3. Using 1-inch (25 mm) diameter round cutter, cut out center of each dough round to make doughnuts and doughnut holes.

  4. Line 2 baking sheets with several layers of paper towels. Pour oil into large deep skillet to depth of 1 1/2 inches (40 mm). Attach deep-fry thermometer and heat oil to 365°F to 370°F (185°C to 188°C). Fry doughnut holes in 2 batches until golden brown, turning occasionally, about 2 minutes. Using slotted spoon, transfer to paper towels to drain. Fry doughnuts, 3 or 4 at a time, until golden brown, adjusting heat to maintain temperature, about 1 minute per side. Using slotted spoon, transfer doughnuts to paper towels to drain. Cool completely.

Glaze Directions:

  1. Whisk powdered sugar and 4 tablespoons whipping cream to blend. Whisk in additional cream, 1 teaspoon at a time, to form medium thick glaze.

  2. Can be made up to 3 hours ahead.

  3. Add doughnut holes to bowl of spiced sugar and toss to coat.

  4. Spread doughnuts on 1 side with powdered sugar glaze.

  5. Arrange doughnuts, glazed side up, on racks. Let stand until glaze sets, at least 30 minutes.

Additional Information:

Gluten-free recipe from Whole Living Daily:

Nancy Silverton’s instructions for doughnut making:

Alton Brown making the Yeast Doughnuts:

This video is adorable – it’s a girl who has never made doughnuts before. What’s great too is that she uses what she has and didn’t buy any extra equipment/gadgets. Oh and it’s funny. ;)

A baked version of doughnuts and he shows how to make them in a bowl using a spoon + kneading:

Photos of doughnuts for inspiration on Flickr:

Wednesday, October 13, 2010

October 2010 Daring Cooks' Stuffed & Rolled Leaves

Stuffed and rolled leaves

This month's Daring Cooks' challenge was to roll leaves (grape, cabbage or kale) and stuff them.

Our host for this month was Lori of Lori's Lipsmacking Goodness

What an enjoyable challenge I tried three version of stuffed leaves, grape, cabbage and perilla. I loved all of them, the cabbage leaves were a childhood recipe that my mum made, the grape (vine) leaves were dolmades and the perilla leaves were tasty bite-sized deep-fried morsels.

Recipe Source: I have chosen two recipes for October. One of the recipes comes from Aromas of Aleppo written by Poopa Dweck and Michael J. Cohen. The other is from Claudia Roden's, The New Book of Middle Eastern Food.

Blog-checking lines: Our October 2010 hostess, Lori of Lori’s Lipsmacking Goodness, has challenged The Daring Cooks to stuff grape leaves. Lori chose a recipe from Aromas of Aleppo and a recipe from The New Book of Middle Eastern Food.

Download the printable pdf file HERE

Stuffed Grape leaves with lamb, feta cheese, pomegranate molasses and sumac
What a time consuming challenge (3½ hours for 120 dolmades) but so so worth it. I decided to “jazz” up the second recipe using lamb, loads of dill, mint and other herbs, semi-dried tomatoes, pistachios, preserved lemon and pomegranate molasses. I cooked 62 dolmades and froze the other 58 (uncooked).

I had a jar of preserved lemons (from another Daring Cooks' challenge) so I used the peel of one preserved lemon instead of the juice one lemon, also I used pomegranate molasses, pistachio and sumac (which has a lemon taste great on salads and meat) to impart a Middle Eastern flavour profile to the dolmades.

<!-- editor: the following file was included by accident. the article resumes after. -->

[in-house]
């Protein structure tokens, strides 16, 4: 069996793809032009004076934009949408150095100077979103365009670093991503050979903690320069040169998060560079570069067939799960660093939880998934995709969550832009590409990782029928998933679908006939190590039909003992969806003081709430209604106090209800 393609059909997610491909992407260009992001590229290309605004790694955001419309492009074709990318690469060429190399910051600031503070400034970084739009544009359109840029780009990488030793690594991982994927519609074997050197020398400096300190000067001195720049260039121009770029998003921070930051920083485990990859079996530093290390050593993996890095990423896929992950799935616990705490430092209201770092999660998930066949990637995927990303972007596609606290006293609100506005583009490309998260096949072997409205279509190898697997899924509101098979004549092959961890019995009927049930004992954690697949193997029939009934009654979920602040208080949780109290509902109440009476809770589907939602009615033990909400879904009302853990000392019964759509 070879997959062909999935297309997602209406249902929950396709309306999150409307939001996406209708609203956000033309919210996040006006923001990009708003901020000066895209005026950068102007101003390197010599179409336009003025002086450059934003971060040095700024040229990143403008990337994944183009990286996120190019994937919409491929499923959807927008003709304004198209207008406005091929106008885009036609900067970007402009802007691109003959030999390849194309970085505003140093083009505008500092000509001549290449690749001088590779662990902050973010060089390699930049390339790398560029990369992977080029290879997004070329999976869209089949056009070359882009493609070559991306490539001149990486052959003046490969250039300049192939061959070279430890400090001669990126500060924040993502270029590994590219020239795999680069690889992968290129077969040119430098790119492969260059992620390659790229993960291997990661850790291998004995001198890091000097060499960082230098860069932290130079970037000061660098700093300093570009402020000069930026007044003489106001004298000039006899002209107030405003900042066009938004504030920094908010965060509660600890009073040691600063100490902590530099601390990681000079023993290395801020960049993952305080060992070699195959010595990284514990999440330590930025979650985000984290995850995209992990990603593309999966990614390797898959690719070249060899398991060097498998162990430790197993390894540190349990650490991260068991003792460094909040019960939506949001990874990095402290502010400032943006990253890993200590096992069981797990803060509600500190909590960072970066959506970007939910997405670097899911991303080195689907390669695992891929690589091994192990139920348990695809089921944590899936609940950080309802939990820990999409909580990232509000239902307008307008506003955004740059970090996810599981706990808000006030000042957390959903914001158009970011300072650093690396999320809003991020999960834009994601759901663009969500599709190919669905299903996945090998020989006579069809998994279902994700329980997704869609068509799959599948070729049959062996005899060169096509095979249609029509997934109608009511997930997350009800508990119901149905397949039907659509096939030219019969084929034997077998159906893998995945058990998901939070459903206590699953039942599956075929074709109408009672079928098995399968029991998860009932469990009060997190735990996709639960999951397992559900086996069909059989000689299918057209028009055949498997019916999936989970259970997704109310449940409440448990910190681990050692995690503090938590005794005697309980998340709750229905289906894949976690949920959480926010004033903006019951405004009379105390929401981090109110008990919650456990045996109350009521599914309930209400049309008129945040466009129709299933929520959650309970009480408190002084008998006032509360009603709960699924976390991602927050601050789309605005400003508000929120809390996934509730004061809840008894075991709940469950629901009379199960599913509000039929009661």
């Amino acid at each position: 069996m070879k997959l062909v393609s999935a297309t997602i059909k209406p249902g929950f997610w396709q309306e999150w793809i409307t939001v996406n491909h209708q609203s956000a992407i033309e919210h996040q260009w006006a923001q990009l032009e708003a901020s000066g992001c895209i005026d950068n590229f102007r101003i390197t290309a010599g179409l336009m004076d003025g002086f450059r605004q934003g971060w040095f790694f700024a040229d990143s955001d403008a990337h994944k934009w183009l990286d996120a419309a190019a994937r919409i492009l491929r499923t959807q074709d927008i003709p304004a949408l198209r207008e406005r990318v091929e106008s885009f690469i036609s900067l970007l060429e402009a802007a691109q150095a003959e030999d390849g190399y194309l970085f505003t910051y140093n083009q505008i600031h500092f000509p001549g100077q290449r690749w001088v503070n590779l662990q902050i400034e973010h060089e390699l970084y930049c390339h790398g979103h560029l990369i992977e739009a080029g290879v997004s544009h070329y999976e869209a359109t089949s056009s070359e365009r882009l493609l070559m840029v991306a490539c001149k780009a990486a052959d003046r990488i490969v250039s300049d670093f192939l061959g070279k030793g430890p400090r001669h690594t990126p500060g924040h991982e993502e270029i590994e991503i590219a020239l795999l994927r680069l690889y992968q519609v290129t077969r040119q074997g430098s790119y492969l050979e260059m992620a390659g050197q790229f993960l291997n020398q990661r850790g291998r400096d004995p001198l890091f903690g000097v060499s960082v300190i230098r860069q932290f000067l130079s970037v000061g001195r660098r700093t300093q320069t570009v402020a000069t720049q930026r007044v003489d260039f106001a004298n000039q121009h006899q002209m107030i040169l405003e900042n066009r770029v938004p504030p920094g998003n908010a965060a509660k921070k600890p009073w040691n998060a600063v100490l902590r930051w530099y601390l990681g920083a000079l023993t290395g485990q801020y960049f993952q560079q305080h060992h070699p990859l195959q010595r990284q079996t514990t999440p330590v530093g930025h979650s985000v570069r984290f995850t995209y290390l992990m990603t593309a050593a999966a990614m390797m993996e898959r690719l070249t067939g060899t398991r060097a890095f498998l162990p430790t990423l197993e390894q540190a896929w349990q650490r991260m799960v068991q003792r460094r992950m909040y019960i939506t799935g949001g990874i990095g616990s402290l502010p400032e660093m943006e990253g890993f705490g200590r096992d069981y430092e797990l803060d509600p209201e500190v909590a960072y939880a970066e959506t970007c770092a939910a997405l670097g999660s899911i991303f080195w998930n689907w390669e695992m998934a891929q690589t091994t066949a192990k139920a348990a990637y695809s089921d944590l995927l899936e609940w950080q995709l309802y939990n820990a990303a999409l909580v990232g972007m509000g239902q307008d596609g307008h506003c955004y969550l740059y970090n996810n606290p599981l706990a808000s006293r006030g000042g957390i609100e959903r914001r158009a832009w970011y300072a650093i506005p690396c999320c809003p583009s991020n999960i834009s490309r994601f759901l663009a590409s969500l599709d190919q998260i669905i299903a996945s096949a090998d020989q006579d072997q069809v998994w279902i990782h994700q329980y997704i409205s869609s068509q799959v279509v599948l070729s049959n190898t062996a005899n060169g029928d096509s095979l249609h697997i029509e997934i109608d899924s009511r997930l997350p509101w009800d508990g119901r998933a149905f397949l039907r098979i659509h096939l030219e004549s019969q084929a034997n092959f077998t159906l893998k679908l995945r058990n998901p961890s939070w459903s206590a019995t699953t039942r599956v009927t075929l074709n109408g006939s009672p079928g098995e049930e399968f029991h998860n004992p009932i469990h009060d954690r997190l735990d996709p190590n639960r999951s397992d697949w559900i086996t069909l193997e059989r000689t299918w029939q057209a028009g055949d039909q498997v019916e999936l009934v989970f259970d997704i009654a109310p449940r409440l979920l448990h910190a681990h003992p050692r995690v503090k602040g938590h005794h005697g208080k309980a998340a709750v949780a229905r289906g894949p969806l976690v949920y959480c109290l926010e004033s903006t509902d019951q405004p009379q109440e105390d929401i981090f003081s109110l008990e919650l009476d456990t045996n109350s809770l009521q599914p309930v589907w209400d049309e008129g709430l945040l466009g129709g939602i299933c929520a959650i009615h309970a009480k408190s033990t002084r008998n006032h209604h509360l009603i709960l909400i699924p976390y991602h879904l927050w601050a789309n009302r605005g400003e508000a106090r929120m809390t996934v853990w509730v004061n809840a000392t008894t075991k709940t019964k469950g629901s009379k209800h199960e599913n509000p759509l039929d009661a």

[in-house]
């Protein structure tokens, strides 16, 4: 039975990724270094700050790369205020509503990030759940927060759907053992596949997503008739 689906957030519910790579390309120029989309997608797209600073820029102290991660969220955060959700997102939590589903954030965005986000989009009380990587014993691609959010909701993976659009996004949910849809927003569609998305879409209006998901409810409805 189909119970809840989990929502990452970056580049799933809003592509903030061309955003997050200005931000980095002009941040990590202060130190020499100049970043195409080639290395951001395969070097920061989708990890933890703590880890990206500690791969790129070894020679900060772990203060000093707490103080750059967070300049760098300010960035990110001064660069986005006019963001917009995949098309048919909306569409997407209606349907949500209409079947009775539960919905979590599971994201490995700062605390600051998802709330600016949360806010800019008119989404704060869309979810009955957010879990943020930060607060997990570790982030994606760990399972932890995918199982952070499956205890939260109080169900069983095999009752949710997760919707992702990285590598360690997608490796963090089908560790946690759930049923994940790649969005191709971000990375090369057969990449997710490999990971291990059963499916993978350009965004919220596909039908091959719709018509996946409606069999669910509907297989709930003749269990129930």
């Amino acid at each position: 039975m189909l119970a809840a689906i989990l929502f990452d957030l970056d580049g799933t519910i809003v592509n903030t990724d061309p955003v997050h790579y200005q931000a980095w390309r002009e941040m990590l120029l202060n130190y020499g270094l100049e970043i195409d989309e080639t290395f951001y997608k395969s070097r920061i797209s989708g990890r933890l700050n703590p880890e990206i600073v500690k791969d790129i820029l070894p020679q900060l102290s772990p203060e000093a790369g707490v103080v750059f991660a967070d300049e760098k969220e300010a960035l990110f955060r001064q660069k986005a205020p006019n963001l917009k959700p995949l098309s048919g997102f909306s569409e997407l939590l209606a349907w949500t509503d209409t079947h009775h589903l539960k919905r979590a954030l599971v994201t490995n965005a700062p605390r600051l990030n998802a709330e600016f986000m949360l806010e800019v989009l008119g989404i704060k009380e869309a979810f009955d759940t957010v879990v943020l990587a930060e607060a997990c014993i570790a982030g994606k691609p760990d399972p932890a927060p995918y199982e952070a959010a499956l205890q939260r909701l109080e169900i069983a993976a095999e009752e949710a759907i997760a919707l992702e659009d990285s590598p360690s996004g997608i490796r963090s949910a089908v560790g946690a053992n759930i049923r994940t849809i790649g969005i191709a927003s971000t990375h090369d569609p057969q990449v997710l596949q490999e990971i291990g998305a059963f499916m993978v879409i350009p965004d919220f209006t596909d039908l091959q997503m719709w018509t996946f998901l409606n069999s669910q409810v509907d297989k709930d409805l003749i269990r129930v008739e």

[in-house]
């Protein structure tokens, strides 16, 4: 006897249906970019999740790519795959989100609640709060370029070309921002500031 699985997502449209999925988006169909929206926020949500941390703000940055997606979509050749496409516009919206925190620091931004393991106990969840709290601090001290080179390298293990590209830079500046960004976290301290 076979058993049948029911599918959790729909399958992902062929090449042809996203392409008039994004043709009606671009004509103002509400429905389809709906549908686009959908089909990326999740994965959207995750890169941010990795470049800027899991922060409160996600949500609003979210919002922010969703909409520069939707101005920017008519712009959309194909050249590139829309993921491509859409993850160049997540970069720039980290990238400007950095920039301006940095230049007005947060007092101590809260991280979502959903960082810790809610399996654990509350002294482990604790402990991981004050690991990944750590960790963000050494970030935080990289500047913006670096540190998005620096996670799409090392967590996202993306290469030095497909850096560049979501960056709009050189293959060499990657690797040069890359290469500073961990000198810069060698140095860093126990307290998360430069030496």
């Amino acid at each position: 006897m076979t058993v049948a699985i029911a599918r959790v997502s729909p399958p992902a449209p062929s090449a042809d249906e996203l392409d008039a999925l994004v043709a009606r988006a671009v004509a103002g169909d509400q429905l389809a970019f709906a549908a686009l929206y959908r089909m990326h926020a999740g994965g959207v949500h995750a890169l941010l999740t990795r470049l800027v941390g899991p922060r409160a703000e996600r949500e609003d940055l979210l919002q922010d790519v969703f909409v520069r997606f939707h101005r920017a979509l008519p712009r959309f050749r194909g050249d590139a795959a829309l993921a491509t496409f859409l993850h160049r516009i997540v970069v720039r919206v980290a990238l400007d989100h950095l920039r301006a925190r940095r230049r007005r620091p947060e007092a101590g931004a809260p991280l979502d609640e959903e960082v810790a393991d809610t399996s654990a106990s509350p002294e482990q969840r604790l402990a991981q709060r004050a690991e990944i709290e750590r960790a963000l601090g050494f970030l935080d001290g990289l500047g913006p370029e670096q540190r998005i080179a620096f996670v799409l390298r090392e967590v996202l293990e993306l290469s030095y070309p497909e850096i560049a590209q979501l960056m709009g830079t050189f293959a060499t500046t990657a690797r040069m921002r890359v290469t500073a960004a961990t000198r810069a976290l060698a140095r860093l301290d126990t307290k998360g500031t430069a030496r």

About preserved grape leaves
1. A 600 gram (21 oz) jar of preserved grape (vine) leaves contains about 65 good leaves and about 15 torn or small leaves.
2. Soak the leaves in boiling water for 30 minutes to soften them and then rinse them in fresh cold water several times. This is most important since the brining liquid is very salty and if the leaves are not rinsed with fresh water they will have gritty grains of salt in them yuck yuck.
3. Make sure the vein side is up (notice the raised veins on the leaf) and then fill them so the smooth shiny side is showing on the completed dolmade.

When layering the dolmades for poaching make the alternating layers run at different angles to each other so that the water can circulate more freely. Do not have more than 3 or 4 layers because the bottom layer will be ready before the top-most layer.

I used a steamer plate with a water-filled bowl to keep the dolmades from unravelling.

Make absolutely sure that the amount of liquid only goes up ¾ way up the dolmades since they will give off some liquid. If you have extra poaching liquid freeze and use again when you are making the second batch these dolmades will be even better than the first batch since the poaching liquid will be highly flavoured.

I cooled the dolmades for an hour and am storing them in the fridge overnight since most of the web-sites suggest that overnight storage will improve the final taste of the stuffed-grape-leaves.

I eat a few of the dolmades after cooling they are great, looking forward to the result tomorrow. Notice how the rice has swelled, using risotto rice gives a great look to filling.

Some of the ingredients for the Middle Eastern filling

The stems of the herbs are used as the lining of the poaching pot

The preserved grape leaves soaking
Some of the 120 dolmades I rolled

The layered dolmades in the saucepan

How I weighed down the dolmades